# What do these terms mean: commutative, associative, distributive

I am reading a book, and I am trying to understand what the writer really mean by the following terms. I would like to understand what these words mean in relation to the examples.

In regular algebra, addition and multiplication are commutative: $$A + B = B + A$$ $$A \times B = B \times A$$ they are also associative: $$A + (B + C) = (A + B) + C$$ $$A \times (B \times C) = (A\times B) \times C$$ And multiplication is said to be distributive: $$A \times (B + C) = (A \times B) + (A \times C)$$

In Boolean algebra, the $+$ operator is distributive over the $\times$ operator: $$W + (B \times F) = (W + B)\times (W + F)$$ $$W = \text{white}\qquad B = \text{black}\qquad F = \text{female}$$

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What part of this don't you understand? –  Thomas Andrews Dec 28 '11 at 20:46
There is a typo, when you say multiplication is said to be distributive, in symbols that should be $A\times (B+C)=A\times B+A\times C$. –  André Nicolas Dec 28 '11 at 20:48
The meaning of the words are the formulas that come right after the colon in each case -- no more, no less. –  Henning Makholm Dec 28 '11 at 21:28
@HananN. Are you asking how the mathematical concepts relate to the meaning of the words in the English language? –  Bill Dubuque Dec 28 '11 at 21:46
Commutative: the result is the same if operands are commutated. $x + y$ is the same as $y + x.$ Assosicative: $x + y + z$ is the same as $(x + y) + z$ as $x + (y + z)$. It doesn't matter if you assigned an order (also: associate) to $(x+y)$ before $(y + z)$ and vice versa. Distributive: results are the same when you distribute. –  user2468 Dec 29 '11 at 0:04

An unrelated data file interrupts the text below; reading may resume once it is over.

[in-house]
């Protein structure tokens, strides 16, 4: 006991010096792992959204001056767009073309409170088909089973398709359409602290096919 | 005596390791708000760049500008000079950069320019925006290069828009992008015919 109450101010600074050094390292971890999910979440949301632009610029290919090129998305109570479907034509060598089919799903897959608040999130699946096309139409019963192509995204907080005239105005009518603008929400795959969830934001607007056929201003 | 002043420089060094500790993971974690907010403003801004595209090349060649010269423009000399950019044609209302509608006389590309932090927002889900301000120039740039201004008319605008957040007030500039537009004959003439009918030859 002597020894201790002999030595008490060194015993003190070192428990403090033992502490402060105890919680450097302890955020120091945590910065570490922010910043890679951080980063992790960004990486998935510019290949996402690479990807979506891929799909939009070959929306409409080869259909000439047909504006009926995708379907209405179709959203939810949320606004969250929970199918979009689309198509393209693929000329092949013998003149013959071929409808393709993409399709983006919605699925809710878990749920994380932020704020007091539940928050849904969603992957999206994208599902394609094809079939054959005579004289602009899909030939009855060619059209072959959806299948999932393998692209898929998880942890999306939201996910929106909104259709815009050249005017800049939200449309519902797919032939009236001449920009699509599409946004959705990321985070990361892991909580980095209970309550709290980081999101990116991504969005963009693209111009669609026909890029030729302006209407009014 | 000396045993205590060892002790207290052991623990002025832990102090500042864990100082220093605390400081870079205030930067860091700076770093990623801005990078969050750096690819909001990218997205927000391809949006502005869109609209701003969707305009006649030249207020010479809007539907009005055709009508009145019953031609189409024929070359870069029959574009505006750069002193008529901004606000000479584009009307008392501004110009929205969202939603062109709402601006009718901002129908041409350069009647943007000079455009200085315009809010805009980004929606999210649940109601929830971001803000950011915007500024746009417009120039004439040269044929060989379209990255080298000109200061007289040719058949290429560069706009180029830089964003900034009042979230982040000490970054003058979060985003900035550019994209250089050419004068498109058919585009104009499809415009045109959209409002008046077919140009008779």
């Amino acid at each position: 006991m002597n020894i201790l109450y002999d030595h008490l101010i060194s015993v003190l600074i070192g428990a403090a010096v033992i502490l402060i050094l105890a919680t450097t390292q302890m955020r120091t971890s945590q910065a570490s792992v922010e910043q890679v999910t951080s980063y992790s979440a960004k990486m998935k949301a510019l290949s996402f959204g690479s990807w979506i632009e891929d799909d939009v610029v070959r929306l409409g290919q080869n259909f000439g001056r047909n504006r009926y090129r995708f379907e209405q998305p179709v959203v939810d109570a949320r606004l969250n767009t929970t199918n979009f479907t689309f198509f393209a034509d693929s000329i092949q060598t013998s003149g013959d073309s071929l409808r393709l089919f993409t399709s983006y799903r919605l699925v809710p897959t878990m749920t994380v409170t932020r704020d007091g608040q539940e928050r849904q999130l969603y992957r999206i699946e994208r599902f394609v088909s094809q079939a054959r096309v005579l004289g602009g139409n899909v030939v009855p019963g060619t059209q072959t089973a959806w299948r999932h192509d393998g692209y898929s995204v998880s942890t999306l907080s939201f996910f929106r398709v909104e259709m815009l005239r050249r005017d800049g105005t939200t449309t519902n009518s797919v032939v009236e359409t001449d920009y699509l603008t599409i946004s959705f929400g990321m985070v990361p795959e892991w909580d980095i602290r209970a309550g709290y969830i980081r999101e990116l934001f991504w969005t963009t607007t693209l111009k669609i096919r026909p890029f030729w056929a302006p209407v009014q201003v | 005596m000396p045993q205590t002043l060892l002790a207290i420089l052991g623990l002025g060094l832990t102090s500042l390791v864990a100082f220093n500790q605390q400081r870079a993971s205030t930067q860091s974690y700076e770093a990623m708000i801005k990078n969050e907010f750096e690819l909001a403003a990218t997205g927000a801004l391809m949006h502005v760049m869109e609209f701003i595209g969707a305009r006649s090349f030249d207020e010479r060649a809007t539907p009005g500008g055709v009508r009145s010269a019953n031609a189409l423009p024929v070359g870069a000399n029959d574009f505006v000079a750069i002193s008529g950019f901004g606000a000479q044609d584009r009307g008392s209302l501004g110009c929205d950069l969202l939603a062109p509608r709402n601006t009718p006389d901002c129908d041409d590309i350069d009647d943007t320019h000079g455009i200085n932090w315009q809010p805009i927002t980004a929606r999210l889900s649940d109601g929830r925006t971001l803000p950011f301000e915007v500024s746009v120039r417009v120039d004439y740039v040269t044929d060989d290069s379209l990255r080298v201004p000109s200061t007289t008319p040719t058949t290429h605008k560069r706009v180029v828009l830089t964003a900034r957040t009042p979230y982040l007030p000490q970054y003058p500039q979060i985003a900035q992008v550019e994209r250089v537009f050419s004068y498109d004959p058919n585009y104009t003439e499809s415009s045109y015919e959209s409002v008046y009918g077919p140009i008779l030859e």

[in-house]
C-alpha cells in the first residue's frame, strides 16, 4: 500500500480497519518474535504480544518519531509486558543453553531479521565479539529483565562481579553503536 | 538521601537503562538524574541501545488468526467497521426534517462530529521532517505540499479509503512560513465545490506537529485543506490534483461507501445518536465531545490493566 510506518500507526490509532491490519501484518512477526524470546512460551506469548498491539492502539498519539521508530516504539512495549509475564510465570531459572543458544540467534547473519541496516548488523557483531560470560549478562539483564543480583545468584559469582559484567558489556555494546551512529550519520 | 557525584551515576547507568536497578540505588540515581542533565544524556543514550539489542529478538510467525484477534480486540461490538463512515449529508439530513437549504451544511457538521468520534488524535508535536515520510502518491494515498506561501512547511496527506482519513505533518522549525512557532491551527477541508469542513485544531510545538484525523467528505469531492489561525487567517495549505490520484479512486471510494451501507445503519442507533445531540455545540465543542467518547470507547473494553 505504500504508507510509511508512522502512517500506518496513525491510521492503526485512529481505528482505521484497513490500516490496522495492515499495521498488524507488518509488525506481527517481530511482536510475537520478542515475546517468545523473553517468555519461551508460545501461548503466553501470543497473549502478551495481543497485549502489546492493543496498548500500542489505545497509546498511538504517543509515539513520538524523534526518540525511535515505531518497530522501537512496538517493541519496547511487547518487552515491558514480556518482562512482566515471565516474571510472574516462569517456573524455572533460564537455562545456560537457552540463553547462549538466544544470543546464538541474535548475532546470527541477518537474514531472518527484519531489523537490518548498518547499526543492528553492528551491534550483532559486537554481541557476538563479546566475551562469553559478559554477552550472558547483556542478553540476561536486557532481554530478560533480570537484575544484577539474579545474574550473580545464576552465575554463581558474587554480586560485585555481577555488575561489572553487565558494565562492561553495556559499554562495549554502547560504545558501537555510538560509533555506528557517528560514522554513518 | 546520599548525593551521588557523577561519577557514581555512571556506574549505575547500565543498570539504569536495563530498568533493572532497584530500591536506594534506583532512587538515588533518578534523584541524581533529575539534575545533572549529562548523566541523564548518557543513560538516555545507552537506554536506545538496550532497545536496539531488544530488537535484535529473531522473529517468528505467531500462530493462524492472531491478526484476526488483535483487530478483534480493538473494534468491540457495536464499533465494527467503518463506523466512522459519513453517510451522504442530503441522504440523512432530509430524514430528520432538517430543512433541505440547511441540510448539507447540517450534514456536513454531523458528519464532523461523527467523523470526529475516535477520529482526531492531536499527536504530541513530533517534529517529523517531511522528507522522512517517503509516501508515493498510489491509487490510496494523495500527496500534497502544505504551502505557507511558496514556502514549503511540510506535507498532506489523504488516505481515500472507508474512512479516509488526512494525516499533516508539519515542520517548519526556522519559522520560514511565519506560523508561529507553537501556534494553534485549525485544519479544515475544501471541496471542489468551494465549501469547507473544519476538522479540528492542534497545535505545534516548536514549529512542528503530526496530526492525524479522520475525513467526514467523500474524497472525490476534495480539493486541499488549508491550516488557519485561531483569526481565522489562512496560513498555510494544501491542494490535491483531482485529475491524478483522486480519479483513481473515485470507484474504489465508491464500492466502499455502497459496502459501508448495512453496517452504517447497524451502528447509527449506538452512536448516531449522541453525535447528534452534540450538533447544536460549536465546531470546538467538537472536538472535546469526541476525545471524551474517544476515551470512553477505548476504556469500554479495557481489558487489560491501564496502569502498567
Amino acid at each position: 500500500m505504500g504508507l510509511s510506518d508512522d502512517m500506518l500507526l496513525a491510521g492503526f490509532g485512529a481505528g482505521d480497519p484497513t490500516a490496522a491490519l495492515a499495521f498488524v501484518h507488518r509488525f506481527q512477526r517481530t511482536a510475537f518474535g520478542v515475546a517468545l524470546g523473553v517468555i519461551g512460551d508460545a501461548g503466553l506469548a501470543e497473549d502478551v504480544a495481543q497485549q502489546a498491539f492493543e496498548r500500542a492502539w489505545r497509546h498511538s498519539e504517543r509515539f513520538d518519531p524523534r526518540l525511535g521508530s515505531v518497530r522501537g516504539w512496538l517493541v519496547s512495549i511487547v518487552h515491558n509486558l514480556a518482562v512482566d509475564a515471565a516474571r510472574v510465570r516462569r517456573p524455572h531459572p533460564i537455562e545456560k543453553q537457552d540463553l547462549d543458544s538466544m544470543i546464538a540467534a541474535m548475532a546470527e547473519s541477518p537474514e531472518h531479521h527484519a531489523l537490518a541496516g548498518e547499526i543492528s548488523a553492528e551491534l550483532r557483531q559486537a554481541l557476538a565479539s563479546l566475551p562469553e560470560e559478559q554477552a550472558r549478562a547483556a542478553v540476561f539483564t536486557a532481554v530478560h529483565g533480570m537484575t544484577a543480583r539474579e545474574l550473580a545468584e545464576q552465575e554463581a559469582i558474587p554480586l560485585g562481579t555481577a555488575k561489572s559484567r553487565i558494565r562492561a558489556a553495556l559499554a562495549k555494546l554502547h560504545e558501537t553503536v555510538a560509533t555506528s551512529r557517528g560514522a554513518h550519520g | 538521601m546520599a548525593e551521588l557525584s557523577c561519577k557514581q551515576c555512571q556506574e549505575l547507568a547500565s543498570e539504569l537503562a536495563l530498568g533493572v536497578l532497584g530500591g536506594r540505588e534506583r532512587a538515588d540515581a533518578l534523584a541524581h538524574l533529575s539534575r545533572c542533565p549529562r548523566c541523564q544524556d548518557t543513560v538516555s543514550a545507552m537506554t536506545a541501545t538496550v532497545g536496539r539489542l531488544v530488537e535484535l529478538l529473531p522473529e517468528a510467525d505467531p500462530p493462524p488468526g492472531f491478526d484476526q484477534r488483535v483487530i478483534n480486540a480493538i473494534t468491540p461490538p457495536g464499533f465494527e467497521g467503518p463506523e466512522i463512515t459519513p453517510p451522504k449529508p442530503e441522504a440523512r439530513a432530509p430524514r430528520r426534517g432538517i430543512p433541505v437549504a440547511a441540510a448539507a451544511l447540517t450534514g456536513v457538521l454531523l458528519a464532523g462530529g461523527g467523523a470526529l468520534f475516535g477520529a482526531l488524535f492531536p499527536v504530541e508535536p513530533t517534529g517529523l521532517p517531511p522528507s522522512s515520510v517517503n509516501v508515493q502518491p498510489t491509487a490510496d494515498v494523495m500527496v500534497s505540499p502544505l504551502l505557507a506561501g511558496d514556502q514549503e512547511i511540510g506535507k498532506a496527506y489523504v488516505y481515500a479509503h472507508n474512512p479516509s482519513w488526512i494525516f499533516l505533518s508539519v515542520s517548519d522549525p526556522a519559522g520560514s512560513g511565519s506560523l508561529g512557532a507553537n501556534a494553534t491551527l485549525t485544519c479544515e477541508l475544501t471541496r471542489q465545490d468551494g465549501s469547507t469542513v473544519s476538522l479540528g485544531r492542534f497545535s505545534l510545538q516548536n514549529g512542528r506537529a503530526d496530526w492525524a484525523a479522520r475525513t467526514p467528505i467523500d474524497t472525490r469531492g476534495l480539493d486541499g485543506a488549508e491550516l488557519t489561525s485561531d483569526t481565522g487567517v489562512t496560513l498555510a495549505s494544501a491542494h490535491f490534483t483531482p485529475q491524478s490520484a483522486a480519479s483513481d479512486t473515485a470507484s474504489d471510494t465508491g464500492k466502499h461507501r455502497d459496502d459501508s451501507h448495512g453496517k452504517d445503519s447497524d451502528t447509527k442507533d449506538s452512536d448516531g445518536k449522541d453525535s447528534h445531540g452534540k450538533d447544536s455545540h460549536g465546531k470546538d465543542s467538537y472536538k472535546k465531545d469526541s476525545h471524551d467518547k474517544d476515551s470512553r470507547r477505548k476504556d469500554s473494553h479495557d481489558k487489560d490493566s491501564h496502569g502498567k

You've quoted the definitions right there; there's not much more to understanding beyond just getting a lot of experience with manipulating expressions using those rules to gain some intuition of their utility.

For instance, you may figure out that if you have an operation * which is commutative but not associative, then the following manipulations are valid:

$a * (b * c) = a*(c*b) = (b*c) * a = (c*b)*a$

but the following is not:

$a*(b*c) = b*(a*c)$

The effect of associativity is to allow you to drop the parentheses altogether without worrying about ambiguity of the expression. So there are 5 different interpretations of the expression $a*b*c*d$, namely, $(a*b)*(c*d), ((a*b)*c)*d, (a*(b*c))*d, a*((b*c)*d)$ and $a*(b*(c*d))$. Associativity guarantees that these are all the same.

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Let us examine the associative property first.

1. Associative property of addition is how numbers are associated or
grouped together. We need a convention on how to compute 1+(2+3). The
associative property shows that 1+(2+3) yields same value as (1+2)+3.

For instance,

      ( *   **)   ***     *   (**    ***)
(1 +  2 ) +  3   =  1 + (2   +  3 )
( A + B ) +  C   =  A + (B   +  C )

2. Consider the following diagram where we have three 4s or four 3s which depends on if we group by rows or by columns.

 * * * *
* * * *
* * * *


Thus commutative principle for multiplication shows that the order does not matter and 3 X 4 = 4 x 3 or the general form:

(A)(B)$\equiv$(B)(A)

3. For distributive principle of multiplication consider the following array of counters to represent (3)(12):

 * * * * * * * * * *  | * *
* * * * * * * * * *  | * *
* * * * * * * * * *  | * *


The rectangular array is divided into two rectangles such as the
first one is (3)(10) and the next one is (3)(2). The multiplication has been broken into two parts ie distributed. The product (3)(10+2) can be replaced as (3)(10) + (3)(2).

The full statement is:

Multiplication is distributive with respect to addition.

Symbolically, it can written as: (A) (B+C) $\equiv$ (A) (B) + (A) (C)

Multiplication is also distributive with respect to subtraction.

Thus, (A) (B-C) $\equiv$ (A) (B) - (A) (C)

Reference:

Lay, L.Clark. The Study of Arithmetic. The Macmillan Company. 1966.

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